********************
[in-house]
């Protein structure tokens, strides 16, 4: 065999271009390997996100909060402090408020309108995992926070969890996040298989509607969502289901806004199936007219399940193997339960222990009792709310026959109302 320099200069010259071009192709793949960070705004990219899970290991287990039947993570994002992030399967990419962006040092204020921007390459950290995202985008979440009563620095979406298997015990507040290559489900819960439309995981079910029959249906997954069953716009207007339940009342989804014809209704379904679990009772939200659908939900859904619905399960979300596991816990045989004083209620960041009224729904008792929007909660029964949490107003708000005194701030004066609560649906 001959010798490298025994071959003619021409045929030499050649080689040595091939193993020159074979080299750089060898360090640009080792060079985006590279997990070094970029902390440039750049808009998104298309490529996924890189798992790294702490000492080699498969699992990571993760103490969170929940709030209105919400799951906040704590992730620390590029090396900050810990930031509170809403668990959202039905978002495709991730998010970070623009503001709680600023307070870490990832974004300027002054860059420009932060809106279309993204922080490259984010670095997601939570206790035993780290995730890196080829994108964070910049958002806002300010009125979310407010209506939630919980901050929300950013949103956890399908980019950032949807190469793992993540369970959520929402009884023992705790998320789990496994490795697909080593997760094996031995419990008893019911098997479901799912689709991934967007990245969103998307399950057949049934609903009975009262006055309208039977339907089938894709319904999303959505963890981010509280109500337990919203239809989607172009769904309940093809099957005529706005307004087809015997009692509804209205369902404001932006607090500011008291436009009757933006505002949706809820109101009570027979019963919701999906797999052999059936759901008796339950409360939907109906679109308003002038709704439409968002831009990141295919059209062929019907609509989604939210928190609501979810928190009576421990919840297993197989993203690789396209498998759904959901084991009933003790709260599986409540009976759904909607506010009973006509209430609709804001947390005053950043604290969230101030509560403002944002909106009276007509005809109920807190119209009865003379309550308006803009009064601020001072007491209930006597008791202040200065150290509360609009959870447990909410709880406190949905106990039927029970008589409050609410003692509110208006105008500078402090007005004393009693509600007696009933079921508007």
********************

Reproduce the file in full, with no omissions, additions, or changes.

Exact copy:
[in-house]
């Protein structure tokens, strides 16, 4: 065999271009390997996100909060402090408020309108995992926070969890996040298989509607969502289901806004199936007219399940193997339960222990009792709310026959109302 320099200069010259071009192709793949960070705004990219899970290991287990039947993570994002992030399967990419962006040092204020921007390459950290995202985008979440009563620095979406298997015990507040290559489900819960439309995981079910029959249906997954069953716009207007339940009342989804014809209704379904679990009772939200659908939900859904619905399960979300596991816990045989004083209620960041009224729904008792929007909660029964949490107003708000005194701030004066609560649906 001959010798490298025994071959003619021409045929030499050649080689040595091939193993020159074979080299750089060898360090640009080792060079985006590279997990070094970029902390440039750049808009998104298309490529996924890189798992790294702490000492080699498969699992990571993760103490969170929940709030209105919400799951906040704590992730620390590029090396900050810990930031509170809403668990959202039905978002495709991730998010970070623009503001709680600023307070870490990832974004300027002054860059420009932060809106279309993204922080490259984010670095997601939570206790035993780290995730890196080829994108964070910049958002806002300010009125979310407010209506939630919980901050929300950013949103956890399908980019950032949807190469793992993540369970959520929402009884023992705790998320789990496994490795697909080593997760094996031995419990008893019911098997479901799912689709991934967007990245969103998307399950057949049934609903009975009262006055309208039977339907089938894709319904999303959505963890981010509280109500337990919203239809989607172009769904309940093809099957005529706005307004087809015997009692509804209205369902404001932006607090500011008291436009009757933006505002949706809820109101009570027979019963919701999906797999052999059936759901008796339950409360939907109906679109308003002038709704439409968002831009990141295919059209062929019907609509989604939210928190609501979810928190009576421990919840297993197989993203690789396209498998759904959901084991009933003790709260599986409540009976759904909607506010009973006509209430609709804001947390005053950043604290969230101030509560403002944002909106009276007509005809109920807190119209009865003379309550308006803009009064601020001072007491209930006597008791202040200065150290509360609009959870447990909410709880406190949905106990039927029970008589409050609410003692509110208006105008500078402090007005004393009693509600007696009933079921508007």